The music of Aaron Copland and Sergei Rachmaninoff is on this weekend’s schedule of the Fort Worth Symphony Orchestra, but the big attention-getter at Friday night’s concert in Bass Hall was a piece by a third composer, Jennifer Higdon.
It was the local premiere of her Percussion Concerto, with Colin Currie as the formidable soloist. There may have been those audience members who thought “Uh oh” and groaned inwardly at the idea of spotlighting a group of instruments with such a potential for noise.
If there were, they probably relaxed a little with the first notes. True, there were plenty of loud sounds, but there was great variety, including gently caressing passages and moderate episodes of appealing tones and interesting rhythms.
The stage setup was unusual. In addition to the standard symphonic gear, there was a large array of percussion instruments, including many not usually heard in symphony concerts — items such as Chinese suspended cymbal, sizzle cymbal, crotales, guiro, temple blocks and brake drum (a real brake drum; this isn’t a nickname for something else).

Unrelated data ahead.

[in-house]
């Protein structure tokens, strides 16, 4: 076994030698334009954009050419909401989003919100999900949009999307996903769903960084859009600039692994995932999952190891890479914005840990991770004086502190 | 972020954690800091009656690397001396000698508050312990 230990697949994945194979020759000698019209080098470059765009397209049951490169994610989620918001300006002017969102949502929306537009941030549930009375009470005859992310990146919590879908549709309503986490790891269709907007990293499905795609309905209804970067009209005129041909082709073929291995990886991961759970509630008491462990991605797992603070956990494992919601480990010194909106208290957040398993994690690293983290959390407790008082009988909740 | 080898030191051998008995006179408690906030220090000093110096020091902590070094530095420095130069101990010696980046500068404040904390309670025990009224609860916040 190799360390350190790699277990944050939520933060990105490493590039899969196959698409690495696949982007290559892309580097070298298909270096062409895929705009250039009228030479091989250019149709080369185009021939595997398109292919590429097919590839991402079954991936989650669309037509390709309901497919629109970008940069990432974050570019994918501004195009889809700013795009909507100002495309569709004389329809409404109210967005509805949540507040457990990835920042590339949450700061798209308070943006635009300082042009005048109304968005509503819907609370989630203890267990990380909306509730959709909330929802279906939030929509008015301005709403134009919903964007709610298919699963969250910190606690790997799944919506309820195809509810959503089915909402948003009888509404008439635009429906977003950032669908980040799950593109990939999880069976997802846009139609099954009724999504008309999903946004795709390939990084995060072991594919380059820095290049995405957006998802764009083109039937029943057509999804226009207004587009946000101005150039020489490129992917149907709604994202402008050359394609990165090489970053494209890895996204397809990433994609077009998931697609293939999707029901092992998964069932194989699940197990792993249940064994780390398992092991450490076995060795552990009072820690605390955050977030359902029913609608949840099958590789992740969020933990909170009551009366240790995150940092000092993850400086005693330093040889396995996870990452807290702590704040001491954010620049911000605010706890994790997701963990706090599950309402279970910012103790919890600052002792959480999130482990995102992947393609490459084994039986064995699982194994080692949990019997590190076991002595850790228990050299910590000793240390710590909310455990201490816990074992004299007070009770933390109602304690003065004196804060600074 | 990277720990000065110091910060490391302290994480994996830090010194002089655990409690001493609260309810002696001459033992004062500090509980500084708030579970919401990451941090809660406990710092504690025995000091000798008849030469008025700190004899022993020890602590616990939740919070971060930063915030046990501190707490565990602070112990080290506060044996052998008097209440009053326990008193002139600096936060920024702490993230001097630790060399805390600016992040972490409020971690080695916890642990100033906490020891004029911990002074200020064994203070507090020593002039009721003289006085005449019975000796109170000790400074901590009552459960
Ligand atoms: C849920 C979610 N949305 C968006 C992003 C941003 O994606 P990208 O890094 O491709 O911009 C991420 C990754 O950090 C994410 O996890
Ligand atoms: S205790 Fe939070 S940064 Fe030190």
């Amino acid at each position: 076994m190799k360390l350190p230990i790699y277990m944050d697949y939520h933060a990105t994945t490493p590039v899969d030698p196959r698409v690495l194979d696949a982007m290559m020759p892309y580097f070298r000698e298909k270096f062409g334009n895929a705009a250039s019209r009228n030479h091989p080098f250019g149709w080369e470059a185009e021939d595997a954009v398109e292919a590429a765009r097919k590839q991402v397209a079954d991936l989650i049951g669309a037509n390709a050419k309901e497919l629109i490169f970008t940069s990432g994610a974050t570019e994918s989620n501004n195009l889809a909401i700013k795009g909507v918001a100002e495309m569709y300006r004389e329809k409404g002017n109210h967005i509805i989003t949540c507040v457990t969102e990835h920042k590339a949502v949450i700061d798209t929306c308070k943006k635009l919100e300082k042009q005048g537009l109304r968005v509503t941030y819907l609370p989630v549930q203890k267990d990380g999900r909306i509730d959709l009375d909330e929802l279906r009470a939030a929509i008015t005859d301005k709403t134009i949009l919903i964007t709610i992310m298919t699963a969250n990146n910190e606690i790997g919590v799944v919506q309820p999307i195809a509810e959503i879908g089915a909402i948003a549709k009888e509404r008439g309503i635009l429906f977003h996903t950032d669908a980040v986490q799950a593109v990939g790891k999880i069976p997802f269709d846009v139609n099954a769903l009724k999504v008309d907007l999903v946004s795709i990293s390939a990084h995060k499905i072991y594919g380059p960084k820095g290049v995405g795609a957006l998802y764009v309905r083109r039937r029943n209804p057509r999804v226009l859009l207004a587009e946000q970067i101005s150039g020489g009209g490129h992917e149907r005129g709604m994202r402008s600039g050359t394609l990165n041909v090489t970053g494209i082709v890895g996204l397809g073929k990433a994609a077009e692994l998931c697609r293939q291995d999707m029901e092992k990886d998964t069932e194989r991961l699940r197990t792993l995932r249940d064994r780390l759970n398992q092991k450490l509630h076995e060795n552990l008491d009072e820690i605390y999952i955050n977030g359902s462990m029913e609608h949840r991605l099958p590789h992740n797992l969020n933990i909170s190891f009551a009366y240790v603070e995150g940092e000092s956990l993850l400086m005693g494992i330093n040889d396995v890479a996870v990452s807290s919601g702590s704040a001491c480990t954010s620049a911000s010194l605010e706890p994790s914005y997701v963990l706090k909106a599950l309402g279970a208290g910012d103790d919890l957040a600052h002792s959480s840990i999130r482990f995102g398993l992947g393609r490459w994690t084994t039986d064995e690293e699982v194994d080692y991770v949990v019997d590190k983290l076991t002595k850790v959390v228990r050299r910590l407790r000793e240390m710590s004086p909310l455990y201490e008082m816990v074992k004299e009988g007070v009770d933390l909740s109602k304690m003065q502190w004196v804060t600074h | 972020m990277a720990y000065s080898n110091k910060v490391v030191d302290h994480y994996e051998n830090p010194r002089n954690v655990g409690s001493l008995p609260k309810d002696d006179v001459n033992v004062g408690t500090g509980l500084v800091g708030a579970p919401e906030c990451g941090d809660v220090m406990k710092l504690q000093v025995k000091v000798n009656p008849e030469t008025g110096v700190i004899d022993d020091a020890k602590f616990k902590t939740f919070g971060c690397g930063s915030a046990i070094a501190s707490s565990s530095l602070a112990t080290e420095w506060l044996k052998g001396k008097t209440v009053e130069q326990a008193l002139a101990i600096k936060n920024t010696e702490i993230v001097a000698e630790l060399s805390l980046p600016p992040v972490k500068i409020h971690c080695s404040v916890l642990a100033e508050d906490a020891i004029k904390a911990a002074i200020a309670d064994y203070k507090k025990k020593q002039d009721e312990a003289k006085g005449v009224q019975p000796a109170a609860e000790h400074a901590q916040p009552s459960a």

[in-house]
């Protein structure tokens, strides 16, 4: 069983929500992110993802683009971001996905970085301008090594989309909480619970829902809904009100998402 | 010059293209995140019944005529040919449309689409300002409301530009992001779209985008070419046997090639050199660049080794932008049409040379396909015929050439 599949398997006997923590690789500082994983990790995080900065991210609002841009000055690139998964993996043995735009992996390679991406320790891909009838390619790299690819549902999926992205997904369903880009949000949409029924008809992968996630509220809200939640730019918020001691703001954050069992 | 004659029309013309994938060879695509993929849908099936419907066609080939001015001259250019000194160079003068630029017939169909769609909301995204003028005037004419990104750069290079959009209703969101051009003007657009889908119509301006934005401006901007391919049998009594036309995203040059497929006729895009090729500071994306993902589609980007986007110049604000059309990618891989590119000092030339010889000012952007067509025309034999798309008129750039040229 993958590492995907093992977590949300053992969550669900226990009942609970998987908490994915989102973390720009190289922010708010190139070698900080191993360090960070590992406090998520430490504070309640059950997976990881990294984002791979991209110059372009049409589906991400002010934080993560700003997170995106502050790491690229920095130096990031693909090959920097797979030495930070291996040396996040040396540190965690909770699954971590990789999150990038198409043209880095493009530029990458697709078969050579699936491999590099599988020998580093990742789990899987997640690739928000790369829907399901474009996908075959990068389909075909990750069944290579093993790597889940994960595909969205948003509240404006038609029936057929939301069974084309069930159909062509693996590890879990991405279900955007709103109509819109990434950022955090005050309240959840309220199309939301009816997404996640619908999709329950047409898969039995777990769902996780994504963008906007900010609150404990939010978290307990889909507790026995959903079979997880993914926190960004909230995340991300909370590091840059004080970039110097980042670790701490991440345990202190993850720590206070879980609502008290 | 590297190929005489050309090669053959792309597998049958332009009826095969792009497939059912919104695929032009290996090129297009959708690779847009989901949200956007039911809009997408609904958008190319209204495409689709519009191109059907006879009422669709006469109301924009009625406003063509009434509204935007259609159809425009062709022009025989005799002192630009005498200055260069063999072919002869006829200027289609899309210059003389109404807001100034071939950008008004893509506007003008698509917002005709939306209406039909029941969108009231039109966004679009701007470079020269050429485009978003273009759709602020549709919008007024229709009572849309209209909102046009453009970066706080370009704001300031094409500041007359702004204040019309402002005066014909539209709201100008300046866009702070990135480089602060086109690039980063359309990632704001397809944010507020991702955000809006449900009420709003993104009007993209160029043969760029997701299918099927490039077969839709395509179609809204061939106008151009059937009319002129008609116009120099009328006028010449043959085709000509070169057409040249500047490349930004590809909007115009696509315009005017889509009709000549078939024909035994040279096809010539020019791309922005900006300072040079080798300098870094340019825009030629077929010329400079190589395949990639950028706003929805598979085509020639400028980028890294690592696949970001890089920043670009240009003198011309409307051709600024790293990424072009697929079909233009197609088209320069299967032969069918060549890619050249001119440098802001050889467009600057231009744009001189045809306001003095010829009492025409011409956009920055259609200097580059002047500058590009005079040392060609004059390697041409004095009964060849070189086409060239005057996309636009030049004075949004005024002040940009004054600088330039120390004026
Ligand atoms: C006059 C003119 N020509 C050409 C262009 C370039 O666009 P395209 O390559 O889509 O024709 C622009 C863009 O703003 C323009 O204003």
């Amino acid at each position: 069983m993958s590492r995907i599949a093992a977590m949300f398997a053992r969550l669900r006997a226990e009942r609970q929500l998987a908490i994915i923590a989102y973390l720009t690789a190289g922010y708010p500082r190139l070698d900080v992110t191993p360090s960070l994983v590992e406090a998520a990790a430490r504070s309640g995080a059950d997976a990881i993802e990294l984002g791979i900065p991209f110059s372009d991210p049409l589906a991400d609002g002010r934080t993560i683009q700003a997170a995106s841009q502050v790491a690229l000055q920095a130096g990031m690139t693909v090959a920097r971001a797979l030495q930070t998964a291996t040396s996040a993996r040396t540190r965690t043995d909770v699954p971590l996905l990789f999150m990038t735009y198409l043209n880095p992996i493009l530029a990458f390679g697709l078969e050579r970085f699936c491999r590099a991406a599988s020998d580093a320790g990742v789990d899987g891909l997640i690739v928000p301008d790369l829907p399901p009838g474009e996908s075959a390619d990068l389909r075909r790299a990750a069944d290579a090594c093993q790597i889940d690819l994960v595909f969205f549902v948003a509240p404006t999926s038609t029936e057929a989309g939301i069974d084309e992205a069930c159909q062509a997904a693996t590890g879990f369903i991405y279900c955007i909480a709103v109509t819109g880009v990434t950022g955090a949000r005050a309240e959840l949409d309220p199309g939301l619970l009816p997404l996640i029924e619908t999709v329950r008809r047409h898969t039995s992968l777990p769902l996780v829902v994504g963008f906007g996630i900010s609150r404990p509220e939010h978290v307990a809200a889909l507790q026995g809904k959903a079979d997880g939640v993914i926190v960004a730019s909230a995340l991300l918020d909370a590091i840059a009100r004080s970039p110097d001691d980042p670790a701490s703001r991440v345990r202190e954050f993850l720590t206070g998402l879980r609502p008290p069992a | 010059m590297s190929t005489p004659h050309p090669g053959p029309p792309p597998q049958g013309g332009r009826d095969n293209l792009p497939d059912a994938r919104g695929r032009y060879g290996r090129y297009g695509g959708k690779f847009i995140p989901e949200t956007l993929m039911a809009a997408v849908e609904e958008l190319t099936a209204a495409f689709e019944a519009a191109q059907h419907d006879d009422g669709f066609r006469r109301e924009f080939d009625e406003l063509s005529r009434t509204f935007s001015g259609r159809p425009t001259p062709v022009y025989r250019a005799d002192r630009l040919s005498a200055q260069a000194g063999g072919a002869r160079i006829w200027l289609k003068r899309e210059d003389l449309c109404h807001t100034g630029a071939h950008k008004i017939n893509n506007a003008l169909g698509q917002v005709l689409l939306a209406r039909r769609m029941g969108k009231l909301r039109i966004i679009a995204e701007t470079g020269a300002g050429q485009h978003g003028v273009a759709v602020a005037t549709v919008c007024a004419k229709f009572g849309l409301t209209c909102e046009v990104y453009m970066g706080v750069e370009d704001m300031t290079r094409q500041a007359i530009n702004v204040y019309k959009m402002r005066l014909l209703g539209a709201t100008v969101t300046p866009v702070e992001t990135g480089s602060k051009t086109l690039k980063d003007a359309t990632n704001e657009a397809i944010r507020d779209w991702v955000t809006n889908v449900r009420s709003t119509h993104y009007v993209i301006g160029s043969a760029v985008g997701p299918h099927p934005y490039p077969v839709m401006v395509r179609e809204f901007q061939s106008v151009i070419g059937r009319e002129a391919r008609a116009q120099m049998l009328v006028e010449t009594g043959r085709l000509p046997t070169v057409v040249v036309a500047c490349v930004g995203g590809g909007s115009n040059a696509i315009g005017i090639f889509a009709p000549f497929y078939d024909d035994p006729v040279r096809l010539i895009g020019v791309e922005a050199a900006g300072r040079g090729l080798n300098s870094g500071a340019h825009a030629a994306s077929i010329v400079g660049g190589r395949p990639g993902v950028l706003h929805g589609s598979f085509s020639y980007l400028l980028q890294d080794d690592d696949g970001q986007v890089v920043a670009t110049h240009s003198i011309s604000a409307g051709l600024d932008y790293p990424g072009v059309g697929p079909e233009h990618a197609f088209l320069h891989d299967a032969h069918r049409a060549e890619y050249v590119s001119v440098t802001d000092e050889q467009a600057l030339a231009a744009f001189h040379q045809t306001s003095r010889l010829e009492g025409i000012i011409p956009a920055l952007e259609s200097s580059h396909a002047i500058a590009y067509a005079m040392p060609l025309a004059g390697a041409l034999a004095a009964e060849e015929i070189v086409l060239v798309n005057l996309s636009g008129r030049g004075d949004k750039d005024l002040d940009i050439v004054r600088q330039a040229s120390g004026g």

They were divided into groups of like kind, which stretched across most of the stage front. This posed a special problem for the composer: She had to be careful to leave enough time between solo turns that the featured instrumentalist could dash from one group to another.
This Currie did smartly. He is a real whiz, both at the mechanics of percussion-playing and the creation of musical atmosphere. He undoubtedly lost a few pounds; this is clearly a strenuous musical sport. Also very much in the game was the entire FWSO percussion section, who had plenty to do as Currie’s musical assistants.
The piece maintained interest throughout. I particularly liked a soft melancholy episode and a Gene Krupa-like cadenza, which may have expended the most calories.
The percussionists were also heavily involved in Copland’s Fanfare for the Common Man, which involved some light play — the back row of musicians were lit up, while those in front, and the audience, were dimmed. Maybe someday Bass Hall will spotlight each principal as she or he plays solos.
The final work was Rachmaninoff’s Symphony No. 2. The orchestra has played plenty of Rachmaninoff, although almost always a concerto, not a symphony. At any rate, this went very well, with the strings as a whole and the English horn producing sounds that linger in the memory.
Two more concerts
7:30 p.m. today
2 p.m. Sunday